- Sportsmanship– In spite of being increasingly well-known in the OT community, I dealt with losses in the leadership arena again and again. As a competitor, I hate to lose, especially in things I believe I am good at. However, I also knew that I am young in my OT career, which means I have many opportunities. Therefore, it is to my best interest to act as a good sport so that I can send a message that I have a heart of a champion while being a graceful loser.
- Being aware of how I portray myself– If I am serving a leadership position, I know I am not only representing myself, but also the group/committee/organization that I am a part of. Professionalism is imperative here!
- Being a team player- OT leadership is usually a team affair. So, I must know how to work with other members in a committee or organization. I also must be aware of what I can or can not do. Otherwise, I will be wearing out the committee or organization’s income very quickly.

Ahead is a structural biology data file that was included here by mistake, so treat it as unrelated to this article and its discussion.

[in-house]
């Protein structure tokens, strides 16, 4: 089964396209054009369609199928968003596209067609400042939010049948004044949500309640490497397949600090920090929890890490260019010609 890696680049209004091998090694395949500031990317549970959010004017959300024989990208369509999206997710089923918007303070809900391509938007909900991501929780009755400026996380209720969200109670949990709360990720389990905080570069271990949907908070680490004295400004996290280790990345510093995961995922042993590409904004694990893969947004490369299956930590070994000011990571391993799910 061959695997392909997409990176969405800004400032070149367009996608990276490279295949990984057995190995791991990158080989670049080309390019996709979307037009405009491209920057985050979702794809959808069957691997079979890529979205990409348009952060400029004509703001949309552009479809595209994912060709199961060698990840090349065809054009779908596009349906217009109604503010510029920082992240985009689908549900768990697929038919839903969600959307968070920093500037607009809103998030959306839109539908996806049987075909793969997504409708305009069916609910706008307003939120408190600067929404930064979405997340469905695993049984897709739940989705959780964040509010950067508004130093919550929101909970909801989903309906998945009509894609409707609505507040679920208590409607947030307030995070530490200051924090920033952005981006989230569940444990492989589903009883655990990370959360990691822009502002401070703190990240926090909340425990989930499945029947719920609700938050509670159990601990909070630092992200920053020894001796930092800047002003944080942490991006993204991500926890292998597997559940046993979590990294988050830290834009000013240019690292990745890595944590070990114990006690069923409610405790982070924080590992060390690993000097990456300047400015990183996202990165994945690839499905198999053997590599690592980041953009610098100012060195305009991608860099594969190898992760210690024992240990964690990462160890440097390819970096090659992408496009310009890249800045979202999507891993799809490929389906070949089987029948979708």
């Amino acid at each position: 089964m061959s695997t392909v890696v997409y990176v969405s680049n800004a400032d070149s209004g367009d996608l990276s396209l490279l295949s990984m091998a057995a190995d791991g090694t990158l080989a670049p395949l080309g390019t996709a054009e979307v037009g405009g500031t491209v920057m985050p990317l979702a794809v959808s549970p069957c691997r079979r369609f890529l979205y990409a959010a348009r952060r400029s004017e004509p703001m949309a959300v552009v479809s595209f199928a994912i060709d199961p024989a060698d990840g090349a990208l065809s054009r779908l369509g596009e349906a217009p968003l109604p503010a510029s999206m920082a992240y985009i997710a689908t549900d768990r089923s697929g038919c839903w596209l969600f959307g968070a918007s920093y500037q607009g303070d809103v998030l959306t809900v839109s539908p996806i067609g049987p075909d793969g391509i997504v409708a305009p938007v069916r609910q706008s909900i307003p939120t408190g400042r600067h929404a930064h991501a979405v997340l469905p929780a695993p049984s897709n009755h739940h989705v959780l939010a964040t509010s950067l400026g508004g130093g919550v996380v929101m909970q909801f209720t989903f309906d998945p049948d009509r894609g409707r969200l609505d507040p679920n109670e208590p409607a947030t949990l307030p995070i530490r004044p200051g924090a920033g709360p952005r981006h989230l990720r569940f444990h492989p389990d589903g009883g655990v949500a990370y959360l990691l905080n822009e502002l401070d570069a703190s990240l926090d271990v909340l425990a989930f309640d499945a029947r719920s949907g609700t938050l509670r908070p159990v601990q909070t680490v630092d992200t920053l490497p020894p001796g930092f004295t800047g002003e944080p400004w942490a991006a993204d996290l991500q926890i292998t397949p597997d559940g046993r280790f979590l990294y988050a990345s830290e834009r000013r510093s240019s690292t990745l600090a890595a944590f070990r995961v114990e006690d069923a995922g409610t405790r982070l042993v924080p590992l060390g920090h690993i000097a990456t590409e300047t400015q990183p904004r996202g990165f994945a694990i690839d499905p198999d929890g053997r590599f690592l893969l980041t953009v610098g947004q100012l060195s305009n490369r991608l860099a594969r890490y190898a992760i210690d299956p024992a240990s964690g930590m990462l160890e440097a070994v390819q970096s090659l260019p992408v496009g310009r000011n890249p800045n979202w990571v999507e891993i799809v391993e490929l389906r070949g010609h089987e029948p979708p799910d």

OT is not an easy profession for autistic individuals to enter. Aside from the education, they also must demonstrate traits to be effective clinicians in practice, which can be difficult for autistic individuals in many ways. However, aside from being a competent clinician, I have shown that autistic individuals CAN belong in OT leadership.
I think it will be great for autistic individuals to be involved in professional leadership, particularly in professions that can make differences for autistic people. These autistic individuals will have inside knowledge on how to make a difference in these professions. The thing is, they also must be aware that one professionalism slip up not only hurt them, but also the organizations they represent.
What are your thoughts about Bill’s success in the occupational therapy field? What questions would you like to ask him?